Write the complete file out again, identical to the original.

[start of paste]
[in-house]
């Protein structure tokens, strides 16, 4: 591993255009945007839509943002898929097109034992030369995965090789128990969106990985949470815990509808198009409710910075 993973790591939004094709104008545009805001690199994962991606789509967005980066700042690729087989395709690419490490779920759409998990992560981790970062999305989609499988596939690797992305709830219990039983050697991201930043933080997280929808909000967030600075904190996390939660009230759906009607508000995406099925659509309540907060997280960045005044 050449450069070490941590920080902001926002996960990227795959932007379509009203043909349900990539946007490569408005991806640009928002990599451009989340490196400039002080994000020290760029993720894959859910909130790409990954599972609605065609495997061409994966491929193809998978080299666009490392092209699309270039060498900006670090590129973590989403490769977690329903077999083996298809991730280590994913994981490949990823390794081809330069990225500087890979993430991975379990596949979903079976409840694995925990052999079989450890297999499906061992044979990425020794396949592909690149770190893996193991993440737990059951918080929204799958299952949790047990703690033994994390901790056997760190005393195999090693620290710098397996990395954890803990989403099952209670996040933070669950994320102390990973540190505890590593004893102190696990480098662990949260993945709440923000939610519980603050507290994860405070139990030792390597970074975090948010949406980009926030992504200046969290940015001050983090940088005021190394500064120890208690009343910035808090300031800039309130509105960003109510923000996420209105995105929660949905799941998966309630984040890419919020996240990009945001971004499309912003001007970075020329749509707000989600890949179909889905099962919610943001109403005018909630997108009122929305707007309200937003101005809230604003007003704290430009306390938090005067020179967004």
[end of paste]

[in-house]
């Protein structure tokens, strides 16, 4: 591993255009945007839509943002898929097109034992030369995965090789128990969106990985949470815990509808198009409710910075 993973790591939004094709104008545009805001690199994962991606789509967005980066700042690729087989395709690419490490779920759409998990992560981790970062999305989609499988596939690797992305709830219990039983050697991201930043933080997280929808909000967030600075904190996390939660009230759906009607508000995406099925659509309540907060997280960045005044 050449450069070490941590920080902001926002996960990227795959932007379509009203043909349900990539946007490569408005991806640009928002990599451009989340490196400039002080994000020290760029993720894959859910909130790409990954599972609605065609495997061409994966491929193809998978080299666009490392092209699309270039060498900006670090590129973590989403490769977690329903077999083996298809991730280590994913994981490949990823390794081809330069990225500087890979993430991975379990596949979903079976409840694995925990052999079989450890297999499906061992044979990425020794396949592909690149770190893996193991993440737990059951918080929204799958299952949790047990703690033994994390901790056997760190005393195999090693620290710098397996990395954890803990989403099952209670996040933070669950994320102390990973540190505890590593004893102190696990480098662990949260993945709440923000939610519980603050507290994860405070139990030792390597970074975090948010949406980009926030992504200046969290940015001050983090940088005021190394500064120890208690009343910035808090300031800039309130509105960003109510923000996420209105995105929660949905799941998966309630984040890419919020996240990009945001971004499309912003001007970075020329749509707000989600890949179909889905099962919610943001109403005018909630997108009122929305707007309200937003101005809230604003007003704290430009306390938090005067020179967004």